MDS files $1.6 billion suit over abandoned Mo-99 reactors

July 9, 2008

MDS has filed a $1.6 billion breach of contract lawsuit against Atomic Energy of Canada Ltd. and the Canadian government for their decision in May to halt development of a twin nuclear reactor complex designed to provide a long-term supply of molybdenum-99, to be refined and distributed by MDS.

MDS has filed a $1.6 billion breach of contract lawsuit against Atomic Energy of Canada Ltd. and the Canadian government for their decision in May to halt development of a twin nuclear reactor complex designed to provide a long-term supply of molybdenum-99, to be refined and distributed by MDS.

The Toronto-based firm for medical imaging applications (formerly MDS Nordion) also announced that it would seek arbitration proceedings with AECL concerning the project.

"We have had to resort to taking these steps to protect the interests of patients, the nuclear medicine community, our shareholders, and customers," said MDS CEO Stephen P. DeFalco in a release. "We are disappointed that AECL and the government decided to abandon the project without establishing a clear plan for the long-term supply of critical medical isotopes."

In response to the suit, AECL issued a statement saying it is complying with the terms of contracts with MDS and will vigorously defend itself during the arbitration and civil action.

The lawsuit aims at forcing AECL to honor a contract that promises MDS a 40-year supply of medical isotopes. Mo-99 is the precursor isotope for technetium-99m, the workhorse tracer for most diagnostic nuclear medicine procedures. AECL produces Mo-99 at its aging National Research Universal reactor in Chalk River, ON. Under normal conditions, the capacity of the NRU research reactor is large enough to meet 70% of the isotope demands of North American hospitals and clinics.

The importance of alternative sources for Mo-99 was underscored in late 2007 when a 28-day shutdown of the NRU reactor led many health facilities in the U.S. and Canada to ration or shut down their nuclear medicine services.

Because of long-term supply concerns, MDS began working with AECL in the mid-1990s to develop successor sources for the isotopes produced by the now 50-year-old NRU reactor. It hired AECL to design and build the Multipurpose Applied Physics Lattice Experiment (MAPLE) complex at an original planned cost of $145 million. Construction was completed in 2000, but the twin reactors remained offline because of design problems. Despite numerous modifications, MAPLE was unable to operate up to minimal performance standards in repeated tests.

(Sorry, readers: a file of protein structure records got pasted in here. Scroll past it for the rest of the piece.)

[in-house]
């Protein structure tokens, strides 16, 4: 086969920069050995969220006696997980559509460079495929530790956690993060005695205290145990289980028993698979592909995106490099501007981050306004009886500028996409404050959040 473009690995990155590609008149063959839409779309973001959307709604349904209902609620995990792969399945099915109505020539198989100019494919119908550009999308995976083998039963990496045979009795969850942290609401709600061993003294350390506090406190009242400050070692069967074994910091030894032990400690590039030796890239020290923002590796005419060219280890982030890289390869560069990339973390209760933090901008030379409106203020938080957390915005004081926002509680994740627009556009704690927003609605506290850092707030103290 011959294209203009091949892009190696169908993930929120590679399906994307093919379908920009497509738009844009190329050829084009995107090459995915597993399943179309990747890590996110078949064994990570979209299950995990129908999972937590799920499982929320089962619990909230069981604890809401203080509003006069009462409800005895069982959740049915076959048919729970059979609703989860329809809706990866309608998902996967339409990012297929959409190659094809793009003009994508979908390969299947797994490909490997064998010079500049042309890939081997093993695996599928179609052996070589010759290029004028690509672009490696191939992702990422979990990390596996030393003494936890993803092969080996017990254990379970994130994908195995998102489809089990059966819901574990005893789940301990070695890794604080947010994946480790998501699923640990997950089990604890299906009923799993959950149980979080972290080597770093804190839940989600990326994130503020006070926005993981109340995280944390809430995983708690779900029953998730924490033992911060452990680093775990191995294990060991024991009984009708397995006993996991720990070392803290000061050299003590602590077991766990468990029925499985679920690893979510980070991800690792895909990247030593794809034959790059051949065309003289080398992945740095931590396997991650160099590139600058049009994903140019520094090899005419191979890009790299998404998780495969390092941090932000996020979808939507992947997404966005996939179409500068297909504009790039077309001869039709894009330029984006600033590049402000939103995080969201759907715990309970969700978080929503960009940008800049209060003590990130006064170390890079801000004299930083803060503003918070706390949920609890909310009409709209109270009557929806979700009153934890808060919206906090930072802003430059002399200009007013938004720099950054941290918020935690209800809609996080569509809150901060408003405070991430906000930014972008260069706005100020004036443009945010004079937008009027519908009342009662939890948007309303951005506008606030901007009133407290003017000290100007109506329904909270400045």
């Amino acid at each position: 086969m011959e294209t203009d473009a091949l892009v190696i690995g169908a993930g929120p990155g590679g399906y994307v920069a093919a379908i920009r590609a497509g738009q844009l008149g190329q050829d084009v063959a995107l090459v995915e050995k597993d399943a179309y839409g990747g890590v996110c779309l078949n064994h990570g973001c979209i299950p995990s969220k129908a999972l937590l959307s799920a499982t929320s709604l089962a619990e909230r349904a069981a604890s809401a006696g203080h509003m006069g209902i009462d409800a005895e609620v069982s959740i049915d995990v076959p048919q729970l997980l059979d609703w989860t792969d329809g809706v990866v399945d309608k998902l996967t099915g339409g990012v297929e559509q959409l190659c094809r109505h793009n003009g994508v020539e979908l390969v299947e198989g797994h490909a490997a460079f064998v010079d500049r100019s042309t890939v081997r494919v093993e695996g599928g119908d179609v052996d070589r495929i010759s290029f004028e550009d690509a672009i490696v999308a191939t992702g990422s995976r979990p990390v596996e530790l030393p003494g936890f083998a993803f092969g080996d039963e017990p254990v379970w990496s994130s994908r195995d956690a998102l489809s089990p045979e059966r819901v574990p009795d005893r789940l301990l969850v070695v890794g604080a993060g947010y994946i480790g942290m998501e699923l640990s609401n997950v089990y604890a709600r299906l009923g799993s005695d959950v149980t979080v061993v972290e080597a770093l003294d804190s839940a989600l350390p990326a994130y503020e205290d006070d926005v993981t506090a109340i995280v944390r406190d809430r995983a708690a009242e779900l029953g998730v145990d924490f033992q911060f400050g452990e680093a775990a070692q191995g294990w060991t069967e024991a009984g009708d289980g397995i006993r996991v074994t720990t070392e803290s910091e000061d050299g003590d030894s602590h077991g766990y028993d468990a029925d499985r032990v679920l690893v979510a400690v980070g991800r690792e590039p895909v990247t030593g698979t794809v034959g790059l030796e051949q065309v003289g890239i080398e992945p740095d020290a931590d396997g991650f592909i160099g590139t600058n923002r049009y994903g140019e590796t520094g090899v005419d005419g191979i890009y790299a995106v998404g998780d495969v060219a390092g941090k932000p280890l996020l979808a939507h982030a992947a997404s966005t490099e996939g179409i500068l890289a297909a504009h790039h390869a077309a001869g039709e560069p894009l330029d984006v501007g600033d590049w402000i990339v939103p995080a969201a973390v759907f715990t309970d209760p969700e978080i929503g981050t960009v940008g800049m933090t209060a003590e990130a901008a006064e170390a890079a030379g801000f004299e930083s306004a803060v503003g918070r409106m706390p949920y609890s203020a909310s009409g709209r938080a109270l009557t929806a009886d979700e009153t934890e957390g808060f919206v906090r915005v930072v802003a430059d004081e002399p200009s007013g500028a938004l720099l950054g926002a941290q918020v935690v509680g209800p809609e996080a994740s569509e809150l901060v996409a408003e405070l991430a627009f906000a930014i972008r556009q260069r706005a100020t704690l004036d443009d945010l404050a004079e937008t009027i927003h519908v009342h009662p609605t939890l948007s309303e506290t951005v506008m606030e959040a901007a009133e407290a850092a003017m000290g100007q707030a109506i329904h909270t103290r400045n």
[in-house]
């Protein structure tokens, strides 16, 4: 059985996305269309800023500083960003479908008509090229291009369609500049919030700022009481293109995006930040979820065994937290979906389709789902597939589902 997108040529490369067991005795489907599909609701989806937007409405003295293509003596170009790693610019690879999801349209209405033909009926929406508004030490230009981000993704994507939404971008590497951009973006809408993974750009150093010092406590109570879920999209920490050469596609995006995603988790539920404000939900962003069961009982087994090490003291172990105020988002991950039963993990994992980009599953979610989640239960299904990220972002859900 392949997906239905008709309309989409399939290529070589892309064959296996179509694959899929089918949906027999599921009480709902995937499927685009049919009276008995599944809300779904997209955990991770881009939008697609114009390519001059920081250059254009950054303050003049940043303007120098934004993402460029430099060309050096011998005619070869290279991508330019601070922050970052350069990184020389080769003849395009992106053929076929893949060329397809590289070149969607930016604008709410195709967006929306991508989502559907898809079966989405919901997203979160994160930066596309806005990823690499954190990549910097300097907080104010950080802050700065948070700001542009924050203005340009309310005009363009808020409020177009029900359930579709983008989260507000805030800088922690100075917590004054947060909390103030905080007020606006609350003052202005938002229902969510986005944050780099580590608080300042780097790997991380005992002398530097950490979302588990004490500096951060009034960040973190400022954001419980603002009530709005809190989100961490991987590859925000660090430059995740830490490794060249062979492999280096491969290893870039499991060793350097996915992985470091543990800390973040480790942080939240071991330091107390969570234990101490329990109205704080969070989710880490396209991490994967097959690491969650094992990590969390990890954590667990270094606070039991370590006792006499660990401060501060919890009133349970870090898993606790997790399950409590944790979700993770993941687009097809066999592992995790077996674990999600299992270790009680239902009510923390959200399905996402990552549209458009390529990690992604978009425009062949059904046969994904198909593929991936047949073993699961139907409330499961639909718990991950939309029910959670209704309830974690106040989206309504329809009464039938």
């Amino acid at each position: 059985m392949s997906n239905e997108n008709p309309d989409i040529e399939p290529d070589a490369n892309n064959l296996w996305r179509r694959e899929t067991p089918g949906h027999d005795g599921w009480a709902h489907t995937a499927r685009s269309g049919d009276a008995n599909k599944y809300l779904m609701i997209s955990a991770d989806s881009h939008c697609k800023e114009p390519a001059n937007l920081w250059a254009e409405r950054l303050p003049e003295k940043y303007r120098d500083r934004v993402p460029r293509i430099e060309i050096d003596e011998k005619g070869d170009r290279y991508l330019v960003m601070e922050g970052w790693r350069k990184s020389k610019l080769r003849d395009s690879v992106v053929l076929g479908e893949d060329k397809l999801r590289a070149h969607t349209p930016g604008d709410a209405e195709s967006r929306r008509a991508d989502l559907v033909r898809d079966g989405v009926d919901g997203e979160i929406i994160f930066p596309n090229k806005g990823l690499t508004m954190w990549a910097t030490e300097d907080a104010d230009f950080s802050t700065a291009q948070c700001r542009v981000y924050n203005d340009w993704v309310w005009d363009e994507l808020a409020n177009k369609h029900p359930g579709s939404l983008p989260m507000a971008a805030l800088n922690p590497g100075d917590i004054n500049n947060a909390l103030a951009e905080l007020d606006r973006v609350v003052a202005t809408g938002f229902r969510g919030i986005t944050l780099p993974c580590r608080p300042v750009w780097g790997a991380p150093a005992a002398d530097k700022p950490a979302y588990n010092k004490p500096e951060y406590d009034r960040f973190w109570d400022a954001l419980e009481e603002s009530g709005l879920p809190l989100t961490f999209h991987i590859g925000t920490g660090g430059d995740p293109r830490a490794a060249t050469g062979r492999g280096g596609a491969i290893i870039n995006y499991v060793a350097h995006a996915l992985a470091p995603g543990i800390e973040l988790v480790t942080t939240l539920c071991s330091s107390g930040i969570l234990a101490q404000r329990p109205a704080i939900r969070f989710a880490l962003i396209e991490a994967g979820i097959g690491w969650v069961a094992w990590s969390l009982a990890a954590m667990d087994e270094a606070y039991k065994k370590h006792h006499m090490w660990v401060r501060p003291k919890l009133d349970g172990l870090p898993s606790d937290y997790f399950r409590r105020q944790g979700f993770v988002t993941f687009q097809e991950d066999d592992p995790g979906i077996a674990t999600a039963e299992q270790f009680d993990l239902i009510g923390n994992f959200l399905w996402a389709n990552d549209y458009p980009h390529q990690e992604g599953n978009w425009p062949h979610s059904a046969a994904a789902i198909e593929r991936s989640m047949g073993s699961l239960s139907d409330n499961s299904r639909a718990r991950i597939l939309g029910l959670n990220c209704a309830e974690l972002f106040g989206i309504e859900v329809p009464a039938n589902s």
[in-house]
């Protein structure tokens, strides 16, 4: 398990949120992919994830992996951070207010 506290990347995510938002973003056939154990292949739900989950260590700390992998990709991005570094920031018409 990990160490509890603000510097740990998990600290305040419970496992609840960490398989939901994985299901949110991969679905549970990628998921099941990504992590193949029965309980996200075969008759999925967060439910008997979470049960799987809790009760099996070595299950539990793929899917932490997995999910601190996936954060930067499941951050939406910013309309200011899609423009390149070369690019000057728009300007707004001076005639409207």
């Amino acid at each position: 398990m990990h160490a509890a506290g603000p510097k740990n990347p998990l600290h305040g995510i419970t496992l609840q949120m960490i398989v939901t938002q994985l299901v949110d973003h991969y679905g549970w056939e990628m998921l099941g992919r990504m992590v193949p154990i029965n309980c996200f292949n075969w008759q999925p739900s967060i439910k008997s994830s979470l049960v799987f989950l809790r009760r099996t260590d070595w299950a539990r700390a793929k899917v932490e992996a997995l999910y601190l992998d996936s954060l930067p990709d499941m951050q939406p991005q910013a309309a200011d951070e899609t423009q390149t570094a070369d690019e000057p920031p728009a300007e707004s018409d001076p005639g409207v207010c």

New talks were initiated with AECL in 2005 after the cost of MAPLE exceeded $350 million, according to MDS. An agreement forged in 2006 transferred ownership of the dedicated isotope facility at the MAPLE complex from MDS to AECL for $68 million. MDS wrote off a $345 million loss from the transaction. The contract also stipulated that AECL would bring the MAPLE reactors into service in October 2008 to provide MDS with a 40-year supply of isotopes.

AECL and the government of Canada in Ottawa announced plans May 16 to permanently shut down the MAPLE project. MDS officials expressed surprise at the time, saying they were not informed before AECL went public with the announcement. Informed sources noted in June that MDS continued to operate with the understanding that AECL still had a contracted 40-year obligation to supply it with isotopes.

AECL had previously announced plans to seek an extension for the NRU reactor's regulatory license, now scheduled to expire in 2011. MDS supports that policy but deemed it inadequate to address the long-term supply issue, according to a release.

For more information from the Diagnostic Imaging archives:

Isotope supply crash drives push for new moly sources

Canadian agency pulls plug on molybdenum reactors

Fear of nuclear terrorism lurks behind molybdenum supply debate